While men and women may use drugs for varying reasons, gender differences in substance use disorders can also impact how men and women experience addiction.

Sex and gender differences in substance use disorders substantially impact how men and women experience addiction. Gender plays a role in how likely it is for a person to develop a substance use disorder and how specific drugs affect the people who take them. 

While there are significant individual differences in drug use patterns and symptoms, substance abuse statistics on gender show stark differences in how men and women experience addiction.

Substance Abuse Statistics by Gender 

Men and women experience substance use disorders at different rates. Specifically, men have a higher rate of substance use disorder than women. 

According to the 2020 National Survey on Drug Use and Health (NSDUH), 17.7% of men over 18 and 13.2% of women over 18 had a substance use disorder in the past year. However, this gap in substance use disorders has been shrinking over several years.

This is because men are more likely to use illegal drugs or misuse prescription drugs than women. Across nearly every category of illicit substance, men are more likely to report using it in their lifetime or the past year, except for opioids, benzodiazepines and sedatives.

Addiction in Men vs. Women 

Though men are more likely to use nearly every type of drug, women are just as likely as men to develop a substance use disorder once they start using substances. However, the courses of these disorders are often divergent across gender lines. Not only do men and women use substances for different reasons, but they can experience certain symptoms to differing degrees.

Dependence

Evidence shows the transition from alcohol or drug use to dependence differs between men and women. Specifically, substantial research has shown that women often have a shorter period between drug use initiation and developing a substance use disorder. 

Certain substances, such as cocaine, nicotine and alcohol, reach higher peak plasma levels in women than men. This can lead to a more rapid onset of substance use disorder after the initiation of drug use. 

However, men are more likely to begin substance use at an earlier age and have an earlier onset of substance use disorders. Across a large study examining alcohol treatment, researchers found that men were diagnosed with alcohol use disorders roughly three years earlier than women.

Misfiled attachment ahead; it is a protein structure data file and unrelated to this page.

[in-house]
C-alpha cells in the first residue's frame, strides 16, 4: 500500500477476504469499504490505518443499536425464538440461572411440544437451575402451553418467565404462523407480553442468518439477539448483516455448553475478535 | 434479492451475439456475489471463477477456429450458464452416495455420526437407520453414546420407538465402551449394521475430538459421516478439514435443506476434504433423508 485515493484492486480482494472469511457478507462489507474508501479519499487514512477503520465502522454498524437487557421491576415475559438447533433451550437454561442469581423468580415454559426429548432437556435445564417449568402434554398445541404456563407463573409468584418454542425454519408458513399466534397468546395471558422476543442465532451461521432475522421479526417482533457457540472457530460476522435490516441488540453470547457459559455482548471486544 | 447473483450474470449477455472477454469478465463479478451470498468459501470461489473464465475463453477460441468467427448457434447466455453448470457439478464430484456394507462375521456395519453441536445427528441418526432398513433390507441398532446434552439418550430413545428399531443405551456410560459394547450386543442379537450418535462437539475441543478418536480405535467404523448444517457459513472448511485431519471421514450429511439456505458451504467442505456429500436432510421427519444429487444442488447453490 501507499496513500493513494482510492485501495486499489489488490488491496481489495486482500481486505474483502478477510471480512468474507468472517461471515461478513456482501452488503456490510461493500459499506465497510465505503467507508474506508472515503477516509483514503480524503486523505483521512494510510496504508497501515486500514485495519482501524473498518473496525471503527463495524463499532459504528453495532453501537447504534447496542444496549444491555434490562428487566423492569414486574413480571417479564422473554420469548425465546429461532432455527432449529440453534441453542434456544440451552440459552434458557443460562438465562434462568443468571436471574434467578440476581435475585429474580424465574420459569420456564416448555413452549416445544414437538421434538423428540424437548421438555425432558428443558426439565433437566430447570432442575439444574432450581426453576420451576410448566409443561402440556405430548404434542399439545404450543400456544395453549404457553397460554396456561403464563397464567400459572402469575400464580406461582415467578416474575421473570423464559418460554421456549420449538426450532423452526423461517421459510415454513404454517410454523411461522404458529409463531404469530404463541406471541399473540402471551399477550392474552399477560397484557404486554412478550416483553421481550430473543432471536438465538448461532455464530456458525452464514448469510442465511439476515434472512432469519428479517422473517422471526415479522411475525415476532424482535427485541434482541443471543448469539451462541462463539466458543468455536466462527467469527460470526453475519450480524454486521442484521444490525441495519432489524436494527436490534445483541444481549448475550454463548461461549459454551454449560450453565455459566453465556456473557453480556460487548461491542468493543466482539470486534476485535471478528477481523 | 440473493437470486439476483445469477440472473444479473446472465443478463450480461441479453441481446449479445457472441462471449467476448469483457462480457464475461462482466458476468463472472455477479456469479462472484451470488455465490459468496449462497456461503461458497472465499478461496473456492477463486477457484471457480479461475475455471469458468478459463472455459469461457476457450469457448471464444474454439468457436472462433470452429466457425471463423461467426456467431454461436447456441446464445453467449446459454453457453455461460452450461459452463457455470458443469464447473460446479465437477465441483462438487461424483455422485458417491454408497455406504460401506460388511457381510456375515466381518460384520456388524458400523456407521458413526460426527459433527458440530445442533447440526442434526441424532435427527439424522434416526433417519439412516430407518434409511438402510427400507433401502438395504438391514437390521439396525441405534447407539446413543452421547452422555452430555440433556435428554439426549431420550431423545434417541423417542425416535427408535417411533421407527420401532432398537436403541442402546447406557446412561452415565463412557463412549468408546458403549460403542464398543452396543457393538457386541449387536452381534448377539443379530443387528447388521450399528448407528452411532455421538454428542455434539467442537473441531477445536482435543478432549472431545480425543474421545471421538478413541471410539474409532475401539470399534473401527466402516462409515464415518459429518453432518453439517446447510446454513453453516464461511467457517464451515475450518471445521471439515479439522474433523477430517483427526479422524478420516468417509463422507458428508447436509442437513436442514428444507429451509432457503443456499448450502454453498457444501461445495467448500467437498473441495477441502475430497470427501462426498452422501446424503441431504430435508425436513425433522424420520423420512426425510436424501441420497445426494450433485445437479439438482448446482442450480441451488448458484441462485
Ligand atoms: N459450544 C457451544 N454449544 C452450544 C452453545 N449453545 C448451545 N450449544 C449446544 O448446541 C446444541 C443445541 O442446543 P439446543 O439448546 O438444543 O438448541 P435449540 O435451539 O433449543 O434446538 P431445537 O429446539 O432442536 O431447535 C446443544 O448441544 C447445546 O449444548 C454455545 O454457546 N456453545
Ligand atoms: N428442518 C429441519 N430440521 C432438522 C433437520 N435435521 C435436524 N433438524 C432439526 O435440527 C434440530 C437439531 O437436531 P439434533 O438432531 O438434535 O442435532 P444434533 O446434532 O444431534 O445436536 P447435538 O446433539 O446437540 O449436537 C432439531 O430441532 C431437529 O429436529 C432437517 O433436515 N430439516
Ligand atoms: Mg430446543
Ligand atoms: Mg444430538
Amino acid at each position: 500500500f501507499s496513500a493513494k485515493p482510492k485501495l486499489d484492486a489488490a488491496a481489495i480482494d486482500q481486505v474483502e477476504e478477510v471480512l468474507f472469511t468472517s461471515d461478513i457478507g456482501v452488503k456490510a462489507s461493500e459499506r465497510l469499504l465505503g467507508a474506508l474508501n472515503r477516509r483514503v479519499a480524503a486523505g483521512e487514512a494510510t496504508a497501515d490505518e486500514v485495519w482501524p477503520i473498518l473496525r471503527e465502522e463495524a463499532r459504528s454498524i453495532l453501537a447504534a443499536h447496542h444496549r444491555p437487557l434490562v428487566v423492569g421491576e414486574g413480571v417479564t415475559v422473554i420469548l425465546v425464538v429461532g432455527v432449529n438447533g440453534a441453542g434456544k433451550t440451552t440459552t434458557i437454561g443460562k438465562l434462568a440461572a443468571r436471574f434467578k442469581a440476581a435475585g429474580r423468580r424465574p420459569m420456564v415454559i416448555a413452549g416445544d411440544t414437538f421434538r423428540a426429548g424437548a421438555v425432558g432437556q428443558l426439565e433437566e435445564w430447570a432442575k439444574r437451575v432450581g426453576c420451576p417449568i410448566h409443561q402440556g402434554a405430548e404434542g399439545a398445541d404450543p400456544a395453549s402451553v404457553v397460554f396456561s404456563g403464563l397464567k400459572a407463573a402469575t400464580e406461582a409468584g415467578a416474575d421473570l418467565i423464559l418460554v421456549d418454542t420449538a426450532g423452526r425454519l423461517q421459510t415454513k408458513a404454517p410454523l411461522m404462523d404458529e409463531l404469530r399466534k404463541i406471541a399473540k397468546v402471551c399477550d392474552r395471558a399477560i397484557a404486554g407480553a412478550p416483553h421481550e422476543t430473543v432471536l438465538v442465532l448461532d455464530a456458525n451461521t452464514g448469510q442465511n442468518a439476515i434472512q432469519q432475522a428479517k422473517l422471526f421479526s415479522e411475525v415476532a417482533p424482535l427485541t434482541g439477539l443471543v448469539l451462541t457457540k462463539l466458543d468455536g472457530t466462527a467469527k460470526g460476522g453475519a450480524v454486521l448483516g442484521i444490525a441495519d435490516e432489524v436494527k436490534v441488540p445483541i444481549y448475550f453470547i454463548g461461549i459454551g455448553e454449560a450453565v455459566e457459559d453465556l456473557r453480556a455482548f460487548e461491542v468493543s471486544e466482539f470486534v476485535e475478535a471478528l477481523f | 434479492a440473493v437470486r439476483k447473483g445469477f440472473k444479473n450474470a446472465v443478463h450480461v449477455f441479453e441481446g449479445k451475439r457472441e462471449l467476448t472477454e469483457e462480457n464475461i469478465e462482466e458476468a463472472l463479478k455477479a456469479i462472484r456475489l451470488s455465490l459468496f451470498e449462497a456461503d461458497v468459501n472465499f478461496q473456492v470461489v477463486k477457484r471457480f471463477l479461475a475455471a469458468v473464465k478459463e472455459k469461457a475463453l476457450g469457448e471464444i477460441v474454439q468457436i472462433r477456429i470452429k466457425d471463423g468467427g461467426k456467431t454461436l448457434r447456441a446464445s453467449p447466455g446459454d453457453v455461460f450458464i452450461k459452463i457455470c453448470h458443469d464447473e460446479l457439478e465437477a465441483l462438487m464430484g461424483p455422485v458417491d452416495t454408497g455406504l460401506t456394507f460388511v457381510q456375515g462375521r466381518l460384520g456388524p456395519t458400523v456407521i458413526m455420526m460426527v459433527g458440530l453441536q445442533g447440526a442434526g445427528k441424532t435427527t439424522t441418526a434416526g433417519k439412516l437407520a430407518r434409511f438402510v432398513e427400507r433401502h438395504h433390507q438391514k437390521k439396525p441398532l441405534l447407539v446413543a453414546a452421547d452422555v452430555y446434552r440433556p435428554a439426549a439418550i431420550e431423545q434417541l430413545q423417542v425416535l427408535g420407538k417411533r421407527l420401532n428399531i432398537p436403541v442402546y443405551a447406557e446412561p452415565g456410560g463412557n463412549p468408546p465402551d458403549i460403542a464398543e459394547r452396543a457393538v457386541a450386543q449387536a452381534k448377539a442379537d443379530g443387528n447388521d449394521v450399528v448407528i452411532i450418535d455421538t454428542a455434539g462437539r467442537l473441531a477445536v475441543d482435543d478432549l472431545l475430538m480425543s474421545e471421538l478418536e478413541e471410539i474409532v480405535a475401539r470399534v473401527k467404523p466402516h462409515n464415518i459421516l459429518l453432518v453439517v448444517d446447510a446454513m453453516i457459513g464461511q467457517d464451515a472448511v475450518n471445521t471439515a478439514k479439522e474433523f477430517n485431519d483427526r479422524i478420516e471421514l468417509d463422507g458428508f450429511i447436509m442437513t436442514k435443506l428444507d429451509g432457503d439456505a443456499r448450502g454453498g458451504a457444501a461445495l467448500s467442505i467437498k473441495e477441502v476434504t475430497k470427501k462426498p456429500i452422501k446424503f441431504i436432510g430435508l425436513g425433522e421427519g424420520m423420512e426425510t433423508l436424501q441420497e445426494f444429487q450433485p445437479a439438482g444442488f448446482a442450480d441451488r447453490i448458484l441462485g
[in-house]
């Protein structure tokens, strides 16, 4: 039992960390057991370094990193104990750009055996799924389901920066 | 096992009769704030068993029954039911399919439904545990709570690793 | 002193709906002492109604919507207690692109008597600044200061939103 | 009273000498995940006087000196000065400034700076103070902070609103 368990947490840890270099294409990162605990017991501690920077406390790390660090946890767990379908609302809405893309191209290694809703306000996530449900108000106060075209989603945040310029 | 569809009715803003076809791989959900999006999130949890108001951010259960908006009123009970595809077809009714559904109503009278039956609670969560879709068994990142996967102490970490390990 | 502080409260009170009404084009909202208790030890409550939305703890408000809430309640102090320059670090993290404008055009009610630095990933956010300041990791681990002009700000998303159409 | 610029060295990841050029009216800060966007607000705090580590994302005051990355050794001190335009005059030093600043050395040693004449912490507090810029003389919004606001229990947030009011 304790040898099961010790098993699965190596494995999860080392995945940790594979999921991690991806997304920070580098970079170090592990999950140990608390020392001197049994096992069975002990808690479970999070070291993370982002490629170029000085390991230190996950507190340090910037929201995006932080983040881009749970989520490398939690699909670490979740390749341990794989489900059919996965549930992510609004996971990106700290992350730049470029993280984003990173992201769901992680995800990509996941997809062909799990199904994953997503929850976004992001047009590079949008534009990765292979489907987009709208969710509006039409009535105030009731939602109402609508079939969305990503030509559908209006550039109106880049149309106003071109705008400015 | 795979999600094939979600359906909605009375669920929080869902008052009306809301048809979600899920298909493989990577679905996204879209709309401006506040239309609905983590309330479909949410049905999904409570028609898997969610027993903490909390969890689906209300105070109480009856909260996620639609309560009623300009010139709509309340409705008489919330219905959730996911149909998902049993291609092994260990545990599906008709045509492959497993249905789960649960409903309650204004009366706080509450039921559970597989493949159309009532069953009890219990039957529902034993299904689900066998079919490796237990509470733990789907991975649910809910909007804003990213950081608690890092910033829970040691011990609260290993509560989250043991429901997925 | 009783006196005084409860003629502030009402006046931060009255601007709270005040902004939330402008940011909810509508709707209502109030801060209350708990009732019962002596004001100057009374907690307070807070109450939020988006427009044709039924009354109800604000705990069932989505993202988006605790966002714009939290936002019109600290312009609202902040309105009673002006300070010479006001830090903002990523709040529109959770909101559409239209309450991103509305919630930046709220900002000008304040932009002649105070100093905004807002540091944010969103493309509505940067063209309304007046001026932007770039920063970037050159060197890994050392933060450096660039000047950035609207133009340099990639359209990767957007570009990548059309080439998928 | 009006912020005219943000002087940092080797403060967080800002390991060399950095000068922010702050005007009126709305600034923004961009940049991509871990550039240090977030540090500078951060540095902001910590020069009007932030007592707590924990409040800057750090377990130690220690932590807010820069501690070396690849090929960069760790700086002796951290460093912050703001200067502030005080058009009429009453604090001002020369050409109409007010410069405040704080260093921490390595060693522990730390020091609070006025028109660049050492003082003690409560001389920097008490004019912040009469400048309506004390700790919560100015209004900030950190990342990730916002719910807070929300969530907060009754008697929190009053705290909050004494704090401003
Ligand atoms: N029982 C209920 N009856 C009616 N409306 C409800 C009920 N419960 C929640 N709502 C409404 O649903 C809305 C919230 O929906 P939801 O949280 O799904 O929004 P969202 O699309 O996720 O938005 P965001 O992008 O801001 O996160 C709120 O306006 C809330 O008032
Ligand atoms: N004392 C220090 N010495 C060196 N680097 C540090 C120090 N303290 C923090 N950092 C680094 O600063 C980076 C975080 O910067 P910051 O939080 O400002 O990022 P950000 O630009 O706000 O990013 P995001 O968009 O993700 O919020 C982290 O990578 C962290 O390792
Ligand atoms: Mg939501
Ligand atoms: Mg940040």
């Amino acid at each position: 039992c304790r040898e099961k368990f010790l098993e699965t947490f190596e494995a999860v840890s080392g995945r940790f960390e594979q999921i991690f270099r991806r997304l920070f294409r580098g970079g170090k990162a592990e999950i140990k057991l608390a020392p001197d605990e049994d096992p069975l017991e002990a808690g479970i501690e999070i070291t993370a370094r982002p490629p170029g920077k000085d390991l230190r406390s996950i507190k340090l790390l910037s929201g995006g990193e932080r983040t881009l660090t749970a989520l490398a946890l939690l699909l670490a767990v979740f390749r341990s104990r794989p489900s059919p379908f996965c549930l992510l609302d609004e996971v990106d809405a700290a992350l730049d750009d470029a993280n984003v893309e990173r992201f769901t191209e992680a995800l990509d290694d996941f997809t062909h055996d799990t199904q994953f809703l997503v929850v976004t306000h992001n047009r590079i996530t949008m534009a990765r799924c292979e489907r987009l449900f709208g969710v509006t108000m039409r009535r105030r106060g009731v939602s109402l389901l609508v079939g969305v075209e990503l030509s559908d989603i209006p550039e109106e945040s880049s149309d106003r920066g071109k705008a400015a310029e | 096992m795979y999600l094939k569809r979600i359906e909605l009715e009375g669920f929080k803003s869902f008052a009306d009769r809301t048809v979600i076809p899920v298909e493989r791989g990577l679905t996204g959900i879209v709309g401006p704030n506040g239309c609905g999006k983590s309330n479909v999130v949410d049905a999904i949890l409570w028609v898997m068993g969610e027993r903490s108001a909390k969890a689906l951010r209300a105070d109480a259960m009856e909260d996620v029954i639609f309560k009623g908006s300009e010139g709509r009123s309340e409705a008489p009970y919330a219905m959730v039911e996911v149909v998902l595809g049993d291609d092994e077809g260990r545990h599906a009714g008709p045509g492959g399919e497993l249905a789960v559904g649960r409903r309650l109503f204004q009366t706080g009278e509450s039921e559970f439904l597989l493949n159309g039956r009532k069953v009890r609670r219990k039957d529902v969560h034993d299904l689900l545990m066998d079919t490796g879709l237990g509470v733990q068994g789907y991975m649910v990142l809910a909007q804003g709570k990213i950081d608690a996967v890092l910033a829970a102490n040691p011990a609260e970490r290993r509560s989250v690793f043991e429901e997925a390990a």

Recovery

Historically, men were much more likely to seek treatment for substance use disorders than women. In 2011, less than a third of admissions to substance use treatment were female.

Thankfully, this disparity has closed in recent years. In 2020, 1.6% of men and 1.3% of women in the U.S. received treatment for substance use disorders. 

Risk of Relapse

Relapse rates differ between men and women. Generally speaking, men are more likely to relapse than women, though women will often suffer worse consequences due to relapse. 

How Does Gender Affect Substance Abuse? 

Historically, substance use research focused exclusively on men and assumed the findings carried over to women. Yet, for women, drug addiction can take a very different course than for men. 

Not only do men and women use drugs and alcohol for different reasons, but physiological distinctions mean the genders can metabolize and react differently to various substances and benefit from specialized treatment plans to help them achieve abstinence.

Alcohol

Alcohol use between men and women differs significantly, partly due to diverse guidelines for what is considered moderate or heavy alcohol use, delineated by gender. 

Heavy alcohol use for men is defined as drinking four drinks in one day or 14 per week. For women, heavy drinking is consuming more than three drinks in one day or seven in a week. Similarly, binge drinking typically corresponds to five drinks in two hours for men and four drinks in two hours for women.

The guidelines for men’s and women’s alcohol use differ for several reasons. Most significantly, women typically have less body water than men of the same weight. Therefore, a woman drinking the same number of drinks as a man can have a higher blood alcohol concentration.